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Ain't no party like a political party!

Mon, 22/06/2015
Matthew Gibson

Matthew Gibson

When Mensa Matthew Gibson decided he wanted to shake up the General Election, he didn't just stand as a candidate - he set up his own political party!

It was Christmas 2014. I was with family when I decided to announce that I would be standing for election at this year’s General Election. As I looked into my options, I learned that ‘Independent’ candidates can only put their name and the word ‘Independent’ on the ballot paper. I wanted a logo and a strapline, so I setup my own political party and called it the Keep It Real Party.

The aim of the party was to engage the young disaffected electorate. My personal aim was to represent a positive alternative to the negative sentiments of separatism and xenophobia that were being transmitted, to varying degrees, by the supporters of other parties.

Bundled into these higher aims, I was also going find out how far this experience would take me. I would earn the right to tell armchair politicians to put up or shut up. I was going to be the Keep It Real candidate at the UK Parliamentary General Election in 2015. My friends called me a legend. It still makes me smile.

The process

I paid £150 and submitted a party constitution, an emblem and a financial scheme to the Electoral Commission. Six weeks later my political party was officially registered.  I launched a website and started tweeting to the world.

Nomination paperwork requires signatures from ten people in the chosen constituency.  I got ten signatures from wherever I could find them and, combined with a £500 deposit, completed my nomination on deadline day.

Campaigning

The objective of my party was to engage the non-voting electorate (they generally outnumber the people who vote for the winners). I contacted schools, asking to talk to sixth formers and concentrated on my website and Twitter. I was contacted by ITV Anglia and a local newspaper. I was invited to one hustings and I received a number of emails from campaign groups and local constituents. I did my best to reply to all of these and posted redacted replies on my website.

The big day

I went with family and friends to the election count and stayed up until 6am, when the result was declared. I did one media interview and stood on the stage with the other candidates for photographs. I had received 116 votes, including the vote I cast for myself.

Aftermath

There are many things I have learned from this experience. I recommend the experience but I would recommend doing it as cheaply and with as little effort as possible.

I involved my children at every stage of this experience. They had a tour of the Mayor’s office, were given ‘election’ stationery, they saw postal votes being opened and saw the first ballot papers being counted. They really enjoyed themselves and they learned a lot about our political process.

Many candidates complain about being ignored by the media. I did feel this and it was widespread but I do not think this was a conspiracy. People in the media have to involve the main candidates but involving random acts, like me, might be risky and would require extra effort so they just don’t bother. If I was to complain about anything it would be that I did not receive a single reply or acknowledgment from any of the local sixth forms or colleges that I contacted.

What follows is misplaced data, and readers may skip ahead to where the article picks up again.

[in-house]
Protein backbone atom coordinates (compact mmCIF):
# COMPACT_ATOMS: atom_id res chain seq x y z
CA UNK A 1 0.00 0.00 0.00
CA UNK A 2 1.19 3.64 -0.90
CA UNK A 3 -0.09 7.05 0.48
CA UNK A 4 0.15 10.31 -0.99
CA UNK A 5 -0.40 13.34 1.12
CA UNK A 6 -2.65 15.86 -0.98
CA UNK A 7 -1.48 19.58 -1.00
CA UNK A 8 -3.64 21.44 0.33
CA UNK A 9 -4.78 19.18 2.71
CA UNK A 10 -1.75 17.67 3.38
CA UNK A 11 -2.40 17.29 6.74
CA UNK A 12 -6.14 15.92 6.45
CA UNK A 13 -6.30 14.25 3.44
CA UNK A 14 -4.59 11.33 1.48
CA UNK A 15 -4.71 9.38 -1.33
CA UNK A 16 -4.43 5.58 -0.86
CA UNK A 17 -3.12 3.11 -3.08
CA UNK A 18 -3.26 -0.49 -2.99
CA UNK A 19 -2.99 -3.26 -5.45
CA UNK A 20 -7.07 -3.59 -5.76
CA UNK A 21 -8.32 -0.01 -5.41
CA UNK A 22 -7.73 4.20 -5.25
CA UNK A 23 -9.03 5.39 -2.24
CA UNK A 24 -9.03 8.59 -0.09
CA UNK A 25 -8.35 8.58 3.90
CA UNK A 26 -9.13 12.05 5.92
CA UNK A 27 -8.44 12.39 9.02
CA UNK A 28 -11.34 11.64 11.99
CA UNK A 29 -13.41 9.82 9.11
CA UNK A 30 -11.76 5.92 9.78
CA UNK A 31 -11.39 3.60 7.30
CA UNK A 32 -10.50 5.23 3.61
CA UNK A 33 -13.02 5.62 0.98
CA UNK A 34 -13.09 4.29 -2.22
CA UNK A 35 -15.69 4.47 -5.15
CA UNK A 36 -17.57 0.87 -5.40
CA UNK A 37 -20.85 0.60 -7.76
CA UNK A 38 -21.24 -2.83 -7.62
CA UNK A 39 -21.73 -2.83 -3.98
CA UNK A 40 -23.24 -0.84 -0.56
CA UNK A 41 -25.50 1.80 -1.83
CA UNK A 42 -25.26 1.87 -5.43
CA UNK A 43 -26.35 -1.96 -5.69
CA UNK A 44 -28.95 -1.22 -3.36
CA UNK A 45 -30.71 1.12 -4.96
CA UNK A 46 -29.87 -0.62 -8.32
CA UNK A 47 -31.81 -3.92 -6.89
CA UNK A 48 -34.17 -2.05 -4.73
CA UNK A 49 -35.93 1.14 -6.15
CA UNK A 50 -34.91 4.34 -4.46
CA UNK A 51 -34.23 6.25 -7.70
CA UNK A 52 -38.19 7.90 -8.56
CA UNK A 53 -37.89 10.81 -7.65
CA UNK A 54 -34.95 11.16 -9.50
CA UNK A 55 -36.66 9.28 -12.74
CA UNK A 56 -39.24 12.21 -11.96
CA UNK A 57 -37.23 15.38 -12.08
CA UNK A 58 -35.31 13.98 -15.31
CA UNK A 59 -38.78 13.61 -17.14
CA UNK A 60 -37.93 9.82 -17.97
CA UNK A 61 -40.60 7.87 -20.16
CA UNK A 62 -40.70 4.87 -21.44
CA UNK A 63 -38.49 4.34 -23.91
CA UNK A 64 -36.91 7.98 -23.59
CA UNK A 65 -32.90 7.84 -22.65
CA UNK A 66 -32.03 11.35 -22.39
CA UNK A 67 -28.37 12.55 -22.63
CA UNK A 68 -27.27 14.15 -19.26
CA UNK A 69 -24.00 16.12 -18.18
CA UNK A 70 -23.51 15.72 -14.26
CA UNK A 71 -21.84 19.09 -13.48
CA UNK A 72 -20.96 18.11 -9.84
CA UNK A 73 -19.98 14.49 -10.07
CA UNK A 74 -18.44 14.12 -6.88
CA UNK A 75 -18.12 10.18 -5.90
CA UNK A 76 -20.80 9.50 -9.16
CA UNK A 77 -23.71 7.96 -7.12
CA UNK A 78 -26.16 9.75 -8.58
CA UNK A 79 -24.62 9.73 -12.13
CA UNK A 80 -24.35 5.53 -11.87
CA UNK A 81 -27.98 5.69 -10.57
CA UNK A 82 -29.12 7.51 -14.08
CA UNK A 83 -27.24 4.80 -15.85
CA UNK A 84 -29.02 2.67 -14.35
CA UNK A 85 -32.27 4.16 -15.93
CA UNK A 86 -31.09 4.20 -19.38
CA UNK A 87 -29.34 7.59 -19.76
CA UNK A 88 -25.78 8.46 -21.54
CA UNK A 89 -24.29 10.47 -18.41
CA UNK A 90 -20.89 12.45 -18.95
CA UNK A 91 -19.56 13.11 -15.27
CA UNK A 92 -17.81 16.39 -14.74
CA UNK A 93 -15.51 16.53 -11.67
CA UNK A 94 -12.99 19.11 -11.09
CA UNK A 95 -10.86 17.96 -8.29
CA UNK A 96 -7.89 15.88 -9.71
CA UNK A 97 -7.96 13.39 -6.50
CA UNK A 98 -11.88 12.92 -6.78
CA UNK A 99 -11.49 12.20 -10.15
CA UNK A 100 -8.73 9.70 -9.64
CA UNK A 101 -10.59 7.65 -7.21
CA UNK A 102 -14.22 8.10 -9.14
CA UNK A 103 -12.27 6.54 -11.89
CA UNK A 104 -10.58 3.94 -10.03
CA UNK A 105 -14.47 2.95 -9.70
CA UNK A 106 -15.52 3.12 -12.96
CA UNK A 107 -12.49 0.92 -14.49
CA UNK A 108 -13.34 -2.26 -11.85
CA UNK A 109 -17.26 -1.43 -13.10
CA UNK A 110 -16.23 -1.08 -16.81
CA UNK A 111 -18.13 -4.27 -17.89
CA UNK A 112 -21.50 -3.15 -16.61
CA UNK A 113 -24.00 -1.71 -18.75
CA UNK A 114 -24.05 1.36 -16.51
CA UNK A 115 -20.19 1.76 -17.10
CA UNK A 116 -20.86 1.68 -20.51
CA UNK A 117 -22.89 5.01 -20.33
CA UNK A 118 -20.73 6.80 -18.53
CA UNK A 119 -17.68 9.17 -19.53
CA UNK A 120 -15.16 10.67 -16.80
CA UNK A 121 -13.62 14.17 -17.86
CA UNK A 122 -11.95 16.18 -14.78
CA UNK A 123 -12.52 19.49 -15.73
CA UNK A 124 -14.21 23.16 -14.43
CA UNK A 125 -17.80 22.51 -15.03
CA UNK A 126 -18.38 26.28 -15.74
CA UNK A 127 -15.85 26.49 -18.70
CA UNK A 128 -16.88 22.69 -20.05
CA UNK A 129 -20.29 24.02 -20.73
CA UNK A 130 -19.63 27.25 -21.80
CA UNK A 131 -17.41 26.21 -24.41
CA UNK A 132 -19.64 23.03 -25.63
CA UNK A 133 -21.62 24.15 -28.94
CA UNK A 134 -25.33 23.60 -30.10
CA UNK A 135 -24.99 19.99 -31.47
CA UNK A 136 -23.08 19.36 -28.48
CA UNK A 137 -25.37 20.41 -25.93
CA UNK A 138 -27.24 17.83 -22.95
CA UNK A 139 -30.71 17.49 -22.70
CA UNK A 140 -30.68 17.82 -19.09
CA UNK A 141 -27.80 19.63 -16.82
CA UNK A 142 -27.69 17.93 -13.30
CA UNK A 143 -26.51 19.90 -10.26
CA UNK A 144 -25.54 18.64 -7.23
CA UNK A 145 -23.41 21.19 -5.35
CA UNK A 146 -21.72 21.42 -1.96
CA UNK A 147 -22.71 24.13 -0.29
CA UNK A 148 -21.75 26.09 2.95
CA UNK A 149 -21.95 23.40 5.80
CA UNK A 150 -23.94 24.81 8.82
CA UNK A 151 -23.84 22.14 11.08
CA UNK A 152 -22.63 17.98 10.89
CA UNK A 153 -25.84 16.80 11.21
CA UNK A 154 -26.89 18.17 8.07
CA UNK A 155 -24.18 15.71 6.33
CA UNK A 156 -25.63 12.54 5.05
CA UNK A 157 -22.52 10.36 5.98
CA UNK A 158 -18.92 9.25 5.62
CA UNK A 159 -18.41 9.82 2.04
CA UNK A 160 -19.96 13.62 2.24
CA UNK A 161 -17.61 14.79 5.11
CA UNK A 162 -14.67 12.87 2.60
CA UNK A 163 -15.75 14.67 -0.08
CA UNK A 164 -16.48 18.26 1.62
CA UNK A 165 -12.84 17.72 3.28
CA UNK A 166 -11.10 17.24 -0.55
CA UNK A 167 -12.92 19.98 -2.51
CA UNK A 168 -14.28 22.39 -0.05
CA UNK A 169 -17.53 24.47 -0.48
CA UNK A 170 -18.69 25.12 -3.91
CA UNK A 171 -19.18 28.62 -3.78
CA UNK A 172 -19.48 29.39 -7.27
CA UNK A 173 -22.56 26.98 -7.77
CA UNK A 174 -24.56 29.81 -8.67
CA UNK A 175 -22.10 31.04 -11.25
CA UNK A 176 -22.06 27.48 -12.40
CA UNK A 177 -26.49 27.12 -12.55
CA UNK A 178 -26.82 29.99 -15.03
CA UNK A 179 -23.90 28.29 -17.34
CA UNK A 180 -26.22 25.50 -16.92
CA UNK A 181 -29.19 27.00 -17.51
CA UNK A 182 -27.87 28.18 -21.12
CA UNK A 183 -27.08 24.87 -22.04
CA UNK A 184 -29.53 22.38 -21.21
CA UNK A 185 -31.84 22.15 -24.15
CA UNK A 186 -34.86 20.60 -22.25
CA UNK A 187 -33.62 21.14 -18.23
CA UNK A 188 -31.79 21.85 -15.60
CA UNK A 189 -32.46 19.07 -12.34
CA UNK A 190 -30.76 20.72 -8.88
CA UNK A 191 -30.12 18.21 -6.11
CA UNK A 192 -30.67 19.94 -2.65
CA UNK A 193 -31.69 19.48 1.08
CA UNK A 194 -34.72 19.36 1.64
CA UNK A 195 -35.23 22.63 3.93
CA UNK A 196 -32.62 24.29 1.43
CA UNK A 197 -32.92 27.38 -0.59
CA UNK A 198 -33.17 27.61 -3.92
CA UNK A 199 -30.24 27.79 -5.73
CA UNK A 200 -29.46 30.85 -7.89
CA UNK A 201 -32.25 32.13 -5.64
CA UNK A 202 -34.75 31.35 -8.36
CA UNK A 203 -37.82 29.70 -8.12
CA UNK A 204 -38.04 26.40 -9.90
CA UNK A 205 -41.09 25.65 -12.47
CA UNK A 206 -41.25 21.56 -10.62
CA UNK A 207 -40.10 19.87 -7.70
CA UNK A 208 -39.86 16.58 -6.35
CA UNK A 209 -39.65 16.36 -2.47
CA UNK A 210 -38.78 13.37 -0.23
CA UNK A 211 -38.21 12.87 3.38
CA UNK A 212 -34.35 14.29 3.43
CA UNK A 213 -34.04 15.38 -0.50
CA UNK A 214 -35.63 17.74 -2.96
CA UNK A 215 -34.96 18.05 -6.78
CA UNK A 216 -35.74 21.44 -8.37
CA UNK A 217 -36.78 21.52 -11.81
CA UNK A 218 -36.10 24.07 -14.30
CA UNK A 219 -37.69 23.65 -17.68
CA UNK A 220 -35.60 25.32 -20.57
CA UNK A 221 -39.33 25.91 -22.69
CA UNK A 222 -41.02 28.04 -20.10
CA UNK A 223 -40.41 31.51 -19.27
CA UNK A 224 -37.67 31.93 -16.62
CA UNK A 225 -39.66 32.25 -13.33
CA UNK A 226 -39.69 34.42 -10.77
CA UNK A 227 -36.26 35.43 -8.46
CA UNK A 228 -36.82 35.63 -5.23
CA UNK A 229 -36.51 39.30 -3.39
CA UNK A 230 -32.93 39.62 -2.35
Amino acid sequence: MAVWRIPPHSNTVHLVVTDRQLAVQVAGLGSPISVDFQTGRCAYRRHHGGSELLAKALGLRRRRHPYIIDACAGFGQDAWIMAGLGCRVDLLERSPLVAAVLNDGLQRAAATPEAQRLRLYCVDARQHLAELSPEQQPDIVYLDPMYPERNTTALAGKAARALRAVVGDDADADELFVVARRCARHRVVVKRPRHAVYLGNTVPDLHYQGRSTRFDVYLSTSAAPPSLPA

The hardest thing was attending a hustings. I am used to speaking in front of people but they are normally expecting to be entertained (wedding speeches) or they simply have to be there (work meetings). A hustings crowd is quite hostile and this was a new experience for me. Nonetheless, it was liberating to stand up and tell the world what I believe in – it’s not often you get the chance to do that.

As an experience, it was thrilling to be a candidate. For six weeks I could imagine, as all candidates do, that I stood a chance of winning.

The future

As a political exercise it was an unmitigated failure. I now have to decide whether to shut the party down or to aim higher next time. Aiming higher would have to mean fielding more candidates.

As far as attracting more voters is concerned, my thinking is unchanged.  It is incredibly hard fighting for the votes of the known electorate. The major parties spend millions on this at every election. A softer target would be to try to attract the millions of people who don’t vote. There are more people who didn’t vote than voted for the Conservatives. This means being the ‘none of the above’ party (incidentally, this is name is not permitted for a political party). Whilst this might seem trivial, I would consider it a huge public service to get more people out to vote. If they can be bothered to vote for ‘none of the above’ in 2020 then maybe, next time, they will be bothered to vote for someone else.

Matthew Gibson
Leader, Keep It Real Party

matt@keepitrealparty.uk
@keepitrealparty

This article was originally published in the July 2015 edition of Mensa Magazine

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